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Photo by ALLEN OWINGS, LSU AgCenter -- Rio Grande purslane, shown here at the LSU AgCenter Hammond Research Station, makes a great flowering ground cover for full sun.

Purslane, or Portulaca oleracea, really shines in the summer garden.

“These flowers are unique,” says LSU AgCenter horticulturist Dan Gill.

They close in the evening, and even the leaves fold up at night.

“In the morning when the sun shines on them, the foliage opens and the flowers burst into bloom, and you see this amazing carpet of color,” he says.

On cloudy days, however, they tend not to open until the sun starts peeking out.

Purslane has fleshy, paddle-shaped leaves that are succulent. The intensely colored flowers can be single or double. It’s low-growing, staying under 6 inches tall.

It’s wonderful at the front of your bed and beautiful in mixed planters or hanging baskets, where it tends to cascade over the sides.

“It’s a really versatile plant for baskets, for mixed planters and for putting in the front of your flower beds,” Gill says. They’ll continue blooming all through the summer, and the succulent foliage means it doesn’t need frequent watering.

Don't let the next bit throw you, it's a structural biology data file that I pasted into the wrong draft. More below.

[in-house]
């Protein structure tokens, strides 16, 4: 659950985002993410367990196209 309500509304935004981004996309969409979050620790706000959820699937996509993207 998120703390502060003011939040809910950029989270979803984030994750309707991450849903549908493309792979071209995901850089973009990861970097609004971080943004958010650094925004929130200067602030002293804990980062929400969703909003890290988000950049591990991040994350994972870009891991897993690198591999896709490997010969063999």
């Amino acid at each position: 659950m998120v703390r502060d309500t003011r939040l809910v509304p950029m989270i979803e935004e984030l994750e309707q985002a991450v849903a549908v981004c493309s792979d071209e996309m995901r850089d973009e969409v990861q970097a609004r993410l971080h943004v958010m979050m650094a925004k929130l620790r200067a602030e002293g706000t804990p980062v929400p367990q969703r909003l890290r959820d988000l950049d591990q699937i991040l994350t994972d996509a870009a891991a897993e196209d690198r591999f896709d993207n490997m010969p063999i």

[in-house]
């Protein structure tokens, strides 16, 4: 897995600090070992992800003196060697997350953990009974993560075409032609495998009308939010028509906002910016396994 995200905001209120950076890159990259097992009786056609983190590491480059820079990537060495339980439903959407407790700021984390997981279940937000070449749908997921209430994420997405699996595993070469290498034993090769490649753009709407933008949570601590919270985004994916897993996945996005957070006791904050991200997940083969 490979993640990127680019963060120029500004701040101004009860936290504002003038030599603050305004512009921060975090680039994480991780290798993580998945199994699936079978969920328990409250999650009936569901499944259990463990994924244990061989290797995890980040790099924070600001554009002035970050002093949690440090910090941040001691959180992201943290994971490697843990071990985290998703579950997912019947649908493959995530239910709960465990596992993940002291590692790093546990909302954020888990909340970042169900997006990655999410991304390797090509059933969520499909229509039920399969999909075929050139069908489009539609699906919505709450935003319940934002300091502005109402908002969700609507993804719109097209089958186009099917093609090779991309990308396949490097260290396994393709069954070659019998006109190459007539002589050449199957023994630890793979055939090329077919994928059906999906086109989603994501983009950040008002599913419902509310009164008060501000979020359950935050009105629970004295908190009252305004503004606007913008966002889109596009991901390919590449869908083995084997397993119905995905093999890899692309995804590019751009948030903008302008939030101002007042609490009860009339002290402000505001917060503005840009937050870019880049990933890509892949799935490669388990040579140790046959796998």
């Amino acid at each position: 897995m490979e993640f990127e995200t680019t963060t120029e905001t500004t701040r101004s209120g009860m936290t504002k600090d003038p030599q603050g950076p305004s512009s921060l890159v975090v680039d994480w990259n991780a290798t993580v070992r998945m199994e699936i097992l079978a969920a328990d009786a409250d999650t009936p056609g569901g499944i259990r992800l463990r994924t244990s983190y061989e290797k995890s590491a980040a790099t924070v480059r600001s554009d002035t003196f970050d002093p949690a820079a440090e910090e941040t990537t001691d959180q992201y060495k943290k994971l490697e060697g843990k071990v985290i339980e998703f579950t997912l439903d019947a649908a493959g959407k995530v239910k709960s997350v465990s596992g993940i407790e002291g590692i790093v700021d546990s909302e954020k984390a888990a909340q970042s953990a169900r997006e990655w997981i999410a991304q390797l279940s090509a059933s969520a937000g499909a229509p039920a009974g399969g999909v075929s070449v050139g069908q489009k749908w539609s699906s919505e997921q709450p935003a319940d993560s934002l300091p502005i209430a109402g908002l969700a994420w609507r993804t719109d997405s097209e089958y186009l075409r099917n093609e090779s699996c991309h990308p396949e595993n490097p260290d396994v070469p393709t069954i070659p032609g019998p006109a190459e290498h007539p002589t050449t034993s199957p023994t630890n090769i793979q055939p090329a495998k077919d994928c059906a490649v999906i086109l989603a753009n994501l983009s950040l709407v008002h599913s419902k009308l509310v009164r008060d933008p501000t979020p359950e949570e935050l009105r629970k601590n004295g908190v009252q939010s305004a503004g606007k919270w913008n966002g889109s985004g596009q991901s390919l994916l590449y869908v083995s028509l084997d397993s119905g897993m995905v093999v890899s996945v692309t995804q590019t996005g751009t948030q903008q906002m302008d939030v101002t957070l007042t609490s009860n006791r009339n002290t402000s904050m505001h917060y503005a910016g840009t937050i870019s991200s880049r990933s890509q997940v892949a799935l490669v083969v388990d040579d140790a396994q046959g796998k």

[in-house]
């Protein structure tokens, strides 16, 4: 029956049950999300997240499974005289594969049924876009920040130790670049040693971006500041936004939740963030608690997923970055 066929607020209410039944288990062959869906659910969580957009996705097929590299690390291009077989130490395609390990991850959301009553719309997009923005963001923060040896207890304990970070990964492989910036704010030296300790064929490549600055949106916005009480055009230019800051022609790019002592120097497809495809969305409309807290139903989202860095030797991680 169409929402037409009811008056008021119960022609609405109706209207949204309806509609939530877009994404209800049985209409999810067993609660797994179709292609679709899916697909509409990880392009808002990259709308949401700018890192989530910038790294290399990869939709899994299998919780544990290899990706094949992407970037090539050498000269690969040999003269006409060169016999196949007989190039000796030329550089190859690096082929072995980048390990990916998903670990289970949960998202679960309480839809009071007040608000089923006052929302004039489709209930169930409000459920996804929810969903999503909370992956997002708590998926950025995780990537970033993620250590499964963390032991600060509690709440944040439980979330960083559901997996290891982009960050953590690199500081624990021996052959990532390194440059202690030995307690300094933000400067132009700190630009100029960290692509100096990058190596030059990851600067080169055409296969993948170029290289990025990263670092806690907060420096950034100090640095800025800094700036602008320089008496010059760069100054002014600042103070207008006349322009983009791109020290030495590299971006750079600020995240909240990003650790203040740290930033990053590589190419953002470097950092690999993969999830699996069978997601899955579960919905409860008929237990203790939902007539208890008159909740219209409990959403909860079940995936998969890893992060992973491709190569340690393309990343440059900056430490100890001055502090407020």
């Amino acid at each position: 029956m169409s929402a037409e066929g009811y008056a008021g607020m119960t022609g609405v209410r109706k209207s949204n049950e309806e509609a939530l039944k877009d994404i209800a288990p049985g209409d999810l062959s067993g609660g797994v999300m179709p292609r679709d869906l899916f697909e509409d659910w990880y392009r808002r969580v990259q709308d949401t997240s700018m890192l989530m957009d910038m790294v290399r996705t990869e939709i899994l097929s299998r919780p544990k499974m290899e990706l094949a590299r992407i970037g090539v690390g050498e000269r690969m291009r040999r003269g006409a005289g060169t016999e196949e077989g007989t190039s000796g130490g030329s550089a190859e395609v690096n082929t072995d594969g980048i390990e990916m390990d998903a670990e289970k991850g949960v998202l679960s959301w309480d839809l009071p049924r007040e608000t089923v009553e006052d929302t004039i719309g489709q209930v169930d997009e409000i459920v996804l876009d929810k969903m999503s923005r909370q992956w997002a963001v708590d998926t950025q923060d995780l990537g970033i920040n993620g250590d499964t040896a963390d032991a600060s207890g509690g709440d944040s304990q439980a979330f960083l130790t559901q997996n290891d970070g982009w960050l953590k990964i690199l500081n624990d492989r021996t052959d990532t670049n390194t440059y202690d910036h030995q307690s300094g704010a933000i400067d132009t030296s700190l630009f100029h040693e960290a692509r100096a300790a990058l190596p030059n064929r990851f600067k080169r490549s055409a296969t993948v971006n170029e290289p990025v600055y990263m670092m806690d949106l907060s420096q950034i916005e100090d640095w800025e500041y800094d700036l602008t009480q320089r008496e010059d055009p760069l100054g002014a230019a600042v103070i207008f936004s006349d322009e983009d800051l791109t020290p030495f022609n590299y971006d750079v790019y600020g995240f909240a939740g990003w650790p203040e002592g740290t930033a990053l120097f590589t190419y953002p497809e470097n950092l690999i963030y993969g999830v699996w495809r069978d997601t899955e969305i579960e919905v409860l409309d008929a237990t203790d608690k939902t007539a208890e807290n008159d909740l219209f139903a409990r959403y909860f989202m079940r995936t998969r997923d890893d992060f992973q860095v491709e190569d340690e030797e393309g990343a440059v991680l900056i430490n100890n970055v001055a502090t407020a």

“Once established, you don’t have to fuss over it,” Gill says. “It will brighten your whole landscape.”

You asked

I have a couple of live oak trees that are about 100 years old. Their branches rest on the ground. We have been trying to clean the poison ivy and a five-leaf vine that has a reddish tint on the edges. What can I use to kill the roots of these vines that will not hurt my trees? Barbara

Cut as much of the vines as you can. When they put out new leaves at the base, spray with glyphosate. This treatment will need repeating several times, depending on how well established the plant is and how large its root system is. Spray the herbicide on the vine leaves, taking care not to spray the tree leaves. — Hallie Dozier, LSU AgCenter

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